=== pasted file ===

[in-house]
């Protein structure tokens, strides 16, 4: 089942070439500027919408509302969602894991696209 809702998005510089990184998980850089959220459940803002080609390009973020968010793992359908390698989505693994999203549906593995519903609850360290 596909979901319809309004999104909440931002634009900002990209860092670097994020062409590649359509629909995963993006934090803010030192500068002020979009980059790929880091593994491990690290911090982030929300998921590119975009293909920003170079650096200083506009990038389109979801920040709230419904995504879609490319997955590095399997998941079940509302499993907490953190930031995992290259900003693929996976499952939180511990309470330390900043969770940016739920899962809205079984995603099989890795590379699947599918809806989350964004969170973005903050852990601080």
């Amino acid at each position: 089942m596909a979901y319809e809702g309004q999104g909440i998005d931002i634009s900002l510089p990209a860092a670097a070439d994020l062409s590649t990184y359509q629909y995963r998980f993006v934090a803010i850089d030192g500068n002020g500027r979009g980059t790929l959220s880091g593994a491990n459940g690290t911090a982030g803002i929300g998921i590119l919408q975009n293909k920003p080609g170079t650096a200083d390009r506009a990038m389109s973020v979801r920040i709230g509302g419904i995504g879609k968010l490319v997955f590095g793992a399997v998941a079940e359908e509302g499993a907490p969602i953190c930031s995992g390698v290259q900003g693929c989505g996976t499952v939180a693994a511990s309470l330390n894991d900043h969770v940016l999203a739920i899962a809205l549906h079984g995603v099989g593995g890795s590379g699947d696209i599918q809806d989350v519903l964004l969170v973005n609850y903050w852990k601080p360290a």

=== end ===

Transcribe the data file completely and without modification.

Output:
[in-house]
């Protein structure tokens, strides 16, 4: 089942070439500027919408509302969602894991696209 809702998005510089990184998980850089959220459940803002080609390009973020968010793992359908390698989505693994999203549906593995519903609850360290 596909979901319809309004999104909440931002634009900002990209860092670097994020062409590649359509629909995963993006934090803010030192500068002020979009980059790929880091593994491990690290911090982030929300998921590119975009293909920003170079650096200083506009990038389109979801920040709230419904995504879609490319997955590095399997998941079940509302499993907490953190930031995992290259900003693929996976499952939180511990309470330390900043969770940016739920899962809205079984995603099989890795590379699947599918809806989350964004969170973005903050852990601080």
């Amino acid at each position: 089942m596909a979901y319809e809702g309004q999104g909440i998005d931002i634009s900002l510089p990209a860092a670097a070439d994020l062409s590649t990184y359509q629909y995963r998980f993006v934090a803010i850089d030192g500068n002020g500027r979009g980059t790929l959220s880091g593994a491990n459940g690290t911090a982030g803002i929300g998921i590119l919408q975009n293909k920003p080609g170079t650096a200083d390009r506009a990038m389109s973020v979801r920040i709230g509302g419904i995504g879609k968010l490319v997955f590095g793992a399997v998941a079940e359908e509302g499993a907490p969602i953190c930031s995992g390698v290259q900003g693929c989505g996976t499952v939180a693994a511990s309470l330390n894991d900043h969770v940016l999203a739920i899962a809205l549906h079984g995603v099989g593995g890795s590379g699947d696209i599918q809806d989350v519903l964004l969170v973005n609850y903050w852990k601080p360290a």